The sparrow lands popcorn-light on my palm. My fingers close over it. The other sparrows panic and fly away as my hand clenches tighter and tighter, latching my thumb over the cage my hand has become, feeling the crunch beneath the fluff.
My fingers spasm before my thumb swings away to let them open. Tiny gears fall and bounce on the concrete, and fans of broken plastic feathers flutter down. I stand and try to walk away, but he keeps talking and talking in my head.
You disgust me, he says, and then for once he is silent, as another presence intrudes, as something touches my arm. It is the creature that raised me, it is my mother robot, made of lengths of copper tubing and a tank swelling for a bosom. Carpet scraps are wrapped around its wrists and ankles. It says through the grillework, its beetle-like mouth hissing and crackling with static. You are not well, you must come home with me, won’t you come home with me? I worry about you.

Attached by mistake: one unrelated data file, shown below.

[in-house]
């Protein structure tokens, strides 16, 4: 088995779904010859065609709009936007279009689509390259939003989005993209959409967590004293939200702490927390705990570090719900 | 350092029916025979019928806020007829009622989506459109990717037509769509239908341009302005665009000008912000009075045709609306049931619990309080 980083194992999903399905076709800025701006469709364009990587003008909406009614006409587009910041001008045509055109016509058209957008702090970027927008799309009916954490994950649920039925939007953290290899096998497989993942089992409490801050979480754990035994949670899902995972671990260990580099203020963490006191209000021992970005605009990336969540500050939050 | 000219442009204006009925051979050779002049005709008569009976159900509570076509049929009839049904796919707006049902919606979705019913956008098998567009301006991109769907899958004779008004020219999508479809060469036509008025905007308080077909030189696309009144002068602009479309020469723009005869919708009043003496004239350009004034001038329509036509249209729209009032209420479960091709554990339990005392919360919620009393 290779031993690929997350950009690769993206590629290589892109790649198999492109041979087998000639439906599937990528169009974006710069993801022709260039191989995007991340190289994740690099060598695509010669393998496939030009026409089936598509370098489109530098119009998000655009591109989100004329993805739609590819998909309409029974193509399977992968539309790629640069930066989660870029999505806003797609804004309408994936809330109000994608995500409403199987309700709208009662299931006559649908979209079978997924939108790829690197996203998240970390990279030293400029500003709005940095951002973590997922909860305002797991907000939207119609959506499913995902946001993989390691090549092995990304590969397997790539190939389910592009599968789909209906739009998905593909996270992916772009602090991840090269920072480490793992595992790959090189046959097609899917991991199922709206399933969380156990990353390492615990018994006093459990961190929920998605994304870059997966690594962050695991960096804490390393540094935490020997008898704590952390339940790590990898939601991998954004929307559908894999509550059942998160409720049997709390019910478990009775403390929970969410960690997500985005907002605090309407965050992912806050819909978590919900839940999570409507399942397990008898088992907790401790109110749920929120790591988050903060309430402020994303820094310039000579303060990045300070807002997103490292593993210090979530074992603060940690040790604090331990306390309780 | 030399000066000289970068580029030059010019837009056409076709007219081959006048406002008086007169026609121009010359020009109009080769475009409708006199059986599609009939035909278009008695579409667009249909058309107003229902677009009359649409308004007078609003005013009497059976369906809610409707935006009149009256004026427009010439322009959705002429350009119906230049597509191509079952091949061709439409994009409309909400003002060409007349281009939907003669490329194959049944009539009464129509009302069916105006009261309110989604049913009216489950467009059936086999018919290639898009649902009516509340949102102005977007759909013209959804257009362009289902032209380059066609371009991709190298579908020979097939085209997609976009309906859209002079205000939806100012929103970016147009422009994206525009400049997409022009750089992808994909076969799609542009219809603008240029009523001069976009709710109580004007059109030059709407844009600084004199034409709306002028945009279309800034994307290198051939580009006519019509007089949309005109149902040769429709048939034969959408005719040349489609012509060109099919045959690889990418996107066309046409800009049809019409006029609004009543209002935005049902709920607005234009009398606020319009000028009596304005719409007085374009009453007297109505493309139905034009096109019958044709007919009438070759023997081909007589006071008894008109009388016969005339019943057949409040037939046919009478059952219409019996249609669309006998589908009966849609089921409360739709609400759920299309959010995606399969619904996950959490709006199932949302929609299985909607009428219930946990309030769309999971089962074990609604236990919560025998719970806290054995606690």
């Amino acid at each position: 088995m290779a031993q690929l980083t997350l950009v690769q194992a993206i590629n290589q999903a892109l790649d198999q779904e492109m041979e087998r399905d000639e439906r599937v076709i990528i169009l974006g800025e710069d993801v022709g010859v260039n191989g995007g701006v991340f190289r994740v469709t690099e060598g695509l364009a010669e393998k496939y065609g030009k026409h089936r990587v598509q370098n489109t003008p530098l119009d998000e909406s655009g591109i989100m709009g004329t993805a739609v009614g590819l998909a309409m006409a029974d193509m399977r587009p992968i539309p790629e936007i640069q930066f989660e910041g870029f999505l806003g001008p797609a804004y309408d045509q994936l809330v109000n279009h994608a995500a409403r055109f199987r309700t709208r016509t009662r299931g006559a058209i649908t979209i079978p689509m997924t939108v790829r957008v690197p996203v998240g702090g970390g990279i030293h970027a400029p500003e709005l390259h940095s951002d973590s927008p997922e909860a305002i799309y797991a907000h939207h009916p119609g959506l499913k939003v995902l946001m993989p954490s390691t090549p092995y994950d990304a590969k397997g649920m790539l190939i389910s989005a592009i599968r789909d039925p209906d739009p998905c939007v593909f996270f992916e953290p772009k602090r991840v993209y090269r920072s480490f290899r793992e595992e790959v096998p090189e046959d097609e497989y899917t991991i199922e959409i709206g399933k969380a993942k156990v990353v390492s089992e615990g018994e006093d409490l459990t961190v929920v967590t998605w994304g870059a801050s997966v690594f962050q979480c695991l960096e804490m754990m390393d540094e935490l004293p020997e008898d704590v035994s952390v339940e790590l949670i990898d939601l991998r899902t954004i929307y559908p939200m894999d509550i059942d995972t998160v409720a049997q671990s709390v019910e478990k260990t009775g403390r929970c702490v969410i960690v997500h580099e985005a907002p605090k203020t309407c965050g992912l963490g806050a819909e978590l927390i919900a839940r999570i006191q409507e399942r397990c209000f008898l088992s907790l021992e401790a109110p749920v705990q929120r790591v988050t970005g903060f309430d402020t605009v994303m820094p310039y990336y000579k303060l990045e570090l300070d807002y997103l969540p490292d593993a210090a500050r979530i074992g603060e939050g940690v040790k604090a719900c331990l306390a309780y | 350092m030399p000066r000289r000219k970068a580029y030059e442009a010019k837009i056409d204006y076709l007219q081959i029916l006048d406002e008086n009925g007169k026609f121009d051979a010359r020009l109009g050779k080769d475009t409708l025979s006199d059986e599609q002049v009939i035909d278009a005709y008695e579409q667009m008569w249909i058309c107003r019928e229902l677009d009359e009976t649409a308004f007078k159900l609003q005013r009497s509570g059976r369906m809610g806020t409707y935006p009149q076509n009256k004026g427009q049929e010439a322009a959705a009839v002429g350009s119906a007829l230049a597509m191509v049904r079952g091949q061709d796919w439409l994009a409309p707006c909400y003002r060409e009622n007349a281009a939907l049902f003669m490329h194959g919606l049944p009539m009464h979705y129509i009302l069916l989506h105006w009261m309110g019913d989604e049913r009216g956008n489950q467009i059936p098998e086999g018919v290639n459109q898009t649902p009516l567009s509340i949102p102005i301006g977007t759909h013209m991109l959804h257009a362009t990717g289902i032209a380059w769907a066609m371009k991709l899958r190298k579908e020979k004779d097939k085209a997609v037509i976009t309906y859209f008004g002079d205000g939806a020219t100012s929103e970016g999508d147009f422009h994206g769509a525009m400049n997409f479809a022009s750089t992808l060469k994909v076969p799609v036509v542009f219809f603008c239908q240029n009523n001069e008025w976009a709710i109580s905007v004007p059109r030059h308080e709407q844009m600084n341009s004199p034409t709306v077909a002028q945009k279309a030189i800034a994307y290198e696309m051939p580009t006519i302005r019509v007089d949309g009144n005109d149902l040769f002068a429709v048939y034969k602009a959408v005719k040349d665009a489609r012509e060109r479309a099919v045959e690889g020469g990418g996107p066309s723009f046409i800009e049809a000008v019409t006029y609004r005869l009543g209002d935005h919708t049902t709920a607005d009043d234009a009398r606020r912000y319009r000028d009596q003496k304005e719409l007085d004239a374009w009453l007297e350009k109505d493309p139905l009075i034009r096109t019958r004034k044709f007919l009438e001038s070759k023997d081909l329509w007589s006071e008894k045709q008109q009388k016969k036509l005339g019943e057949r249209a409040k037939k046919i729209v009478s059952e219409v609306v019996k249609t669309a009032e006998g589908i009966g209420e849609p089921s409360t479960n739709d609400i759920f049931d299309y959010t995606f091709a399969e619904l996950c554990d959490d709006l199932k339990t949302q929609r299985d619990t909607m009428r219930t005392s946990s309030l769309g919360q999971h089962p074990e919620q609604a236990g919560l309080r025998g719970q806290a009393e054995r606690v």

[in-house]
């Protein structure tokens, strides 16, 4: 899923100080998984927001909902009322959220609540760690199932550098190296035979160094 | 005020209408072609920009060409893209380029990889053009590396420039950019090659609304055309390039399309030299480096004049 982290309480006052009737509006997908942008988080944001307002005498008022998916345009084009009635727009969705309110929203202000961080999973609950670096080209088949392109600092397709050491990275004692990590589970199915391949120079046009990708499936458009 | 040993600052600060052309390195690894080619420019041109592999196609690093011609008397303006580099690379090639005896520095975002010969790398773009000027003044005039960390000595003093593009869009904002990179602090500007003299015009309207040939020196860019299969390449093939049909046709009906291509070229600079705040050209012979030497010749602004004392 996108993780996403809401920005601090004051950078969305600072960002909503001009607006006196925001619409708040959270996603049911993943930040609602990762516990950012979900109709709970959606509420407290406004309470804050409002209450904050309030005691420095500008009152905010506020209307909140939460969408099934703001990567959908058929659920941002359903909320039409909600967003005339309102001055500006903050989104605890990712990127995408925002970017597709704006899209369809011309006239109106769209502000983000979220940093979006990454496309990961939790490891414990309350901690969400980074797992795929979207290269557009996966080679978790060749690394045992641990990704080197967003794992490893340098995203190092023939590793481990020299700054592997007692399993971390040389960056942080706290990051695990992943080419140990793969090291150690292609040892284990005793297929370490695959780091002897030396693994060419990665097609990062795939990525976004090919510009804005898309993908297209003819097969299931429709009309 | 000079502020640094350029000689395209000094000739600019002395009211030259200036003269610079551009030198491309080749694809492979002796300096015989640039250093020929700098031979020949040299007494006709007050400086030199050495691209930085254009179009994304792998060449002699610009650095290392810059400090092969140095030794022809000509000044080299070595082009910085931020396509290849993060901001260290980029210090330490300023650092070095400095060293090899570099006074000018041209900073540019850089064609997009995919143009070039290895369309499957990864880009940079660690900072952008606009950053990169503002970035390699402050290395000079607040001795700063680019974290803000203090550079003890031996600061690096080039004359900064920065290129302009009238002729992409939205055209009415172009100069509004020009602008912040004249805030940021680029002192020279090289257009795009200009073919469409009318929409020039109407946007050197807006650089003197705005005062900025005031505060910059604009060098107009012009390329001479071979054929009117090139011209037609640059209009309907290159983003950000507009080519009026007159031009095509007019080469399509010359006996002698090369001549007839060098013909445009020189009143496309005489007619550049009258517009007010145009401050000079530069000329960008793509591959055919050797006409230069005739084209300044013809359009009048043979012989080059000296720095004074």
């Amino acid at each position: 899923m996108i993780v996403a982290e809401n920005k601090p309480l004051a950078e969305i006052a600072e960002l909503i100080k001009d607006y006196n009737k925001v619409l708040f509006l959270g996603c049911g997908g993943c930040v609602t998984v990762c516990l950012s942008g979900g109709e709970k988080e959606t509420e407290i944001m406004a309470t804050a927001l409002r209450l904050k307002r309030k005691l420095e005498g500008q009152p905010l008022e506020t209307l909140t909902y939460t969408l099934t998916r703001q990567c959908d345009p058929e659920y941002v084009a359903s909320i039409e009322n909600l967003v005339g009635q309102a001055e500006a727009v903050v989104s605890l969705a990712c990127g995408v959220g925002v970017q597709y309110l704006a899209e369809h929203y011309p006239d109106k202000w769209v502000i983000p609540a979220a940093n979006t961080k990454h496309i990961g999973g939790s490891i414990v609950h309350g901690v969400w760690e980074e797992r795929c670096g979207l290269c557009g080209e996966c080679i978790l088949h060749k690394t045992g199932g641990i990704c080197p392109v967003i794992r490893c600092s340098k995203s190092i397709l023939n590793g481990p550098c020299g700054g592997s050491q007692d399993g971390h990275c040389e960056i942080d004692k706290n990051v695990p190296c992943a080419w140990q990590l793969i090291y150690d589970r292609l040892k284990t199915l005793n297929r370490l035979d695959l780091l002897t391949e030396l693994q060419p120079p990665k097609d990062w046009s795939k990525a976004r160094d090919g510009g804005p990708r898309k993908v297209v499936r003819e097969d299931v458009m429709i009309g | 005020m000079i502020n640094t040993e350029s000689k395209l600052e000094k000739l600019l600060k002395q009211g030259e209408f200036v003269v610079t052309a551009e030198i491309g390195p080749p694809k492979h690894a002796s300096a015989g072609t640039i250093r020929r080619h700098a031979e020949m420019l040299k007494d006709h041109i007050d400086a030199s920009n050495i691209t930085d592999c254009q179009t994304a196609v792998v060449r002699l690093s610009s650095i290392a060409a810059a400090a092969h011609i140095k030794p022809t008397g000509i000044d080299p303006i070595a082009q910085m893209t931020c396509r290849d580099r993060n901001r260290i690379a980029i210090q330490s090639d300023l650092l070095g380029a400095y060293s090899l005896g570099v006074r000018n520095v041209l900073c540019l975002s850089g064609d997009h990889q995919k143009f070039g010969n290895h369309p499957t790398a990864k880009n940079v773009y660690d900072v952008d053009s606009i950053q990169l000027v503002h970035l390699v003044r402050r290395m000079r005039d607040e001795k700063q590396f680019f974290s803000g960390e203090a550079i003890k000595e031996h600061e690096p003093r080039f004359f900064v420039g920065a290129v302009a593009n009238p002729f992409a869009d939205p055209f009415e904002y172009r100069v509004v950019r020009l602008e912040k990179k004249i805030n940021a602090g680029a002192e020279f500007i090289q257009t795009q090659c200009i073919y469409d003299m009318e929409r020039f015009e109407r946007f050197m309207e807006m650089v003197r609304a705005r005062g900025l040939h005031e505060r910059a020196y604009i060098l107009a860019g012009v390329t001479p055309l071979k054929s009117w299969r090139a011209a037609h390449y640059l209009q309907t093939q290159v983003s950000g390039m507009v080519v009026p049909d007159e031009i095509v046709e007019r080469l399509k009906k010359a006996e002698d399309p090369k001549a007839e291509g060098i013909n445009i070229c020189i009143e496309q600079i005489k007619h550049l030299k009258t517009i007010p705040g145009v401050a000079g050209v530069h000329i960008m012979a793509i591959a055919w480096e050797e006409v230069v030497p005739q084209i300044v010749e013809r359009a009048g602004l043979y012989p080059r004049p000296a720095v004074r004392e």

How can robots worry? I shake my skull, I turn away so it won’t see the meat, the flesh, the body.
You don’t know what you’re doing, who you are, what you are, it says. The voice is flat, emotionless. It stops, then begins again. You are wrong, it says. Something inside of you is wrong.
It pulls at me again, but I brace myself and it cannot budge me. It walks away and does not look back. It will come tomorrow and say the same words.